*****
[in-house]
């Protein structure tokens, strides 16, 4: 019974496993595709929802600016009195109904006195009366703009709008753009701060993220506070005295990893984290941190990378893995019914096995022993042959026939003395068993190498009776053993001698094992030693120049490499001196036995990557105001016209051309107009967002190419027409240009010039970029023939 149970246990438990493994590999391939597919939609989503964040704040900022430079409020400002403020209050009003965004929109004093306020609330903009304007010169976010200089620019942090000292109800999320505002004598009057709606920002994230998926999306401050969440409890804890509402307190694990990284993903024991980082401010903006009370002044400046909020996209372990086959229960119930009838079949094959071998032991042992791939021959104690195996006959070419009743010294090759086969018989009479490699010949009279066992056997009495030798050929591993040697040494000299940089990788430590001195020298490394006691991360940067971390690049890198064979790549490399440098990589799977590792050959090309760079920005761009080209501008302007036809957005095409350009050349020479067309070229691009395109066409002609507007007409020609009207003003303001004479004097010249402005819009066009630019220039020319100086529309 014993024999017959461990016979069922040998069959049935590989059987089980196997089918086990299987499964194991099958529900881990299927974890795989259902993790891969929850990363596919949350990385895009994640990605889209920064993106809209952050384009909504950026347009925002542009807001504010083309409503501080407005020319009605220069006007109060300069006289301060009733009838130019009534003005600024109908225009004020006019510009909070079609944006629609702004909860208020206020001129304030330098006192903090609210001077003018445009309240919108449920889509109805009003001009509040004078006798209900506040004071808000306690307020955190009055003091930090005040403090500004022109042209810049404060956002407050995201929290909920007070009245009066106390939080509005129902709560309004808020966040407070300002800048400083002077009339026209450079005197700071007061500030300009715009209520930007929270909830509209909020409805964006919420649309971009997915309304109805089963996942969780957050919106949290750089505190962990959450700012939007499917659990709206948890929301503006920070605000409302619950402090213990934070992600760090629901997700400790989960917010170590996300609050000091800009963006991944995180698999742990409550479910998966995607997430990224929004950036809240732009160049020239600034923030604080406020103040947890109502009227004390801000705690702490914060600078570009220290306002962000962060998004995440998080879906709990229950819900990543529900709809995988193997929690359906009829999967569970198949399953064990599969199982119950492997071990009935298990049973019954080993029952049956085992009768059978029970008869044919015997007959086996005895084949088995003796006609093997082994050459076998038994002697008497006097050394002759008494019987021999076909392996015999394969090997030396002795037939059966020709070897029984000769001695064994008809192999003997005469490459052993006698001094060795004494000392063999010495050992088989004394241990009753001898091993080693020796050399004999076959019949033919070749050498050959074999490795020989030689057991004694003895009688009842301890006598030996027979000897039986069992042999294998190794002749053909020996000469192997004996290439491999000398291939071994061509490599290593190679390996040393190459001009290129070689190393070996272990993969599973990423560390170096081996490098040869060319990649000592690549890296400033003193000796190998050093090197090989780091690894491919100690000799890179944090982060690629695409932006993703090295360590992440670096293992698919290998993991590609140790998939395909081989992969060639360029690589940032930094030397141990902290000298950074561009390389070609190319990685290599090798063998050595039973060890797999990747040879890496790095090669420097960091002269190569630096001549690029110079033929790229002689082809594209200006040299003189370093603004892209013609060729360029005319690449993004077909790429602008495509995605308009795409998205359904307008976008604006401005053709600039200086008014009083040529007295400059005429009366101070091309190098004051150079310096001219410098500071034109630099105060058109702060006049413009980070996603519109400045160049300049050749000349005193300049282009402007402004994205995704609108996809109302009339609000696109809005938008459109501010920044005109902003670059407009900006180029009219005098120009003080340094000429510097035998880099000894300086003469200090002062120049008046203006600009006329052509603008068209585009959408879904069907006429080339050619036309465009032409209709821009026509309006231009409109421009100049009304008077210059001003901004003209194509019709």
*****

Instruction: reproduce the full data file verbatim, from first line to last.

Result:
[in-house]
């Protein structure tokens, strides 16, 4: 019974496993595709929802600016009195109904006195009366703009709008753009701060993220506070005295990893984290941190990378893995019914096995022993042959026939003395068993190498009776053993001698094992030693120049490499001196036995990557105001016209051309107009967002190419027409240009010039970029023939 149970246990438990493994590999391939597919939609989503964040704040900022430079409020400002403020209050009003965004929109004093306020609330903009304007010169976010200089620019942090000292109800999320505002004598009057709606920002994230998926999306401050969440409890804890509402307190694990990284993903024991980082401010903006009370002044400046909020996209372990086959229960119930009838079949094959071998032991042992791939021959104690195996006959070419009743010294090759086969018989009479490699010949009279066992056997009495030798050929591993040697040494000299940089990788430590001195020298490394006691991360940067971390690049890198064979790549490399440098990589799977590792050959090309760079920005761009080209501008302007036809957005095409350009050349020479067309070229691009395109066409002609507007007409020609009207003003303001004479004097010249402005819009066009630019220039020319100086529309 014993024999017959461990016979069922040998069959049935590989059987089980196997089918086990299987499964194991099958529900881990299927974890795989259902993790891969929850990363596919949350990385895009994640990605889209920064993106809209952050384009909504950026347009925002542009807001504010083309409503501080407005020319009605220069006007109060300069006289301060009733009838130019009534003005600024109908225009004020006019510009909070079609944006629609702004909860208020206020001129304030330098006192903090609210001077003018445009309240919108449920889509109805009003001009509040004078006798209900506040004071808000306690307020955190009055003091930090005040403090500004022109042209810049404060956002407050995201929290909920007070009245009066106390939080509005129902709560309004808020966040407070300002800048400083002077009339026209450079005197700071007061500030300009715009209520930007929270909830509209909020409805964006919420649309971009997915309304109805089963996942969780957050919106949290750089505190962990959450700012939007499917659990709206948890929301503006920070605000409302619950402090213990934070992600760090629901997700400790989960917010170590996300609050000091800009963006991944995180698999742990409550479910998966995607997430990224929004950036809240732009160049020239600034923030604080406020103040947890109502009227004390801000705690702490914060600078570009220290306002962000962060998004995440998080879906709990229950819900990543529900709809995988193997929690359906009829999967569970198949399953064990599969199982119950492997071990009935298990049973019954080993029952049956085992009768059978029970008869044919015997007959086996005895084949088995003796006609093997082994050459076998038994002697008497006097050394002759008494019987021999076909392996015999394969090997030396002795037939059966020709070897029984000769001695064994008809192999003997005469490459052993006698001094060795004494000392063999010495050992088989004394241990009753001898091993080693020796050399004999076959019949033919070749050498050959074999490795020989030689057991004694003895009688009842301890006598030996027979000897039986069992042999294998190794002749053909020996000469192997004996290439491999000398291939071994061509490599290593190679390996040393190459001009290129070689190393070996272990993969599973990423560390170096081996490098040869060319990649000592690549890296400033003193000796190998050093090197090989780091690894491919100690000799890179944090982060690629695409932006993703090295360590992440670096293992698919290998993991590609140790998939395909081989992969060639360029690589940032930094030397141990902290000298950074561009390389070609190319990685290599090798063998050595039973060890797999990747040879890496790095090669420097960091002269190569630096001549690029110079033929790229002689082809594209200006040299003189370093603004892209013609060729360029005319690449993004077909790429602008495509995605308009795409998205359904307008976008604006401005053709600039200086008014009083040529007295400059005429009366101070091309190098004051150079310096001219410098500071034109630099105060058109702060006049413009980070996603519109400045160049300049050749000349005193300049282009402007402004994205995704609108996809109302009339609000696109809005938008459109501010920044005109902003670059407009900006180029009219005098120009003080340094000429510097035998880099000894300086003469200090002062120049008046203006600009006329052509603008068209585009959408879904069907006429080339050619036309465009032409209709821009026509309006231009409109421009100049009304008077210059001003901004003209194509019709």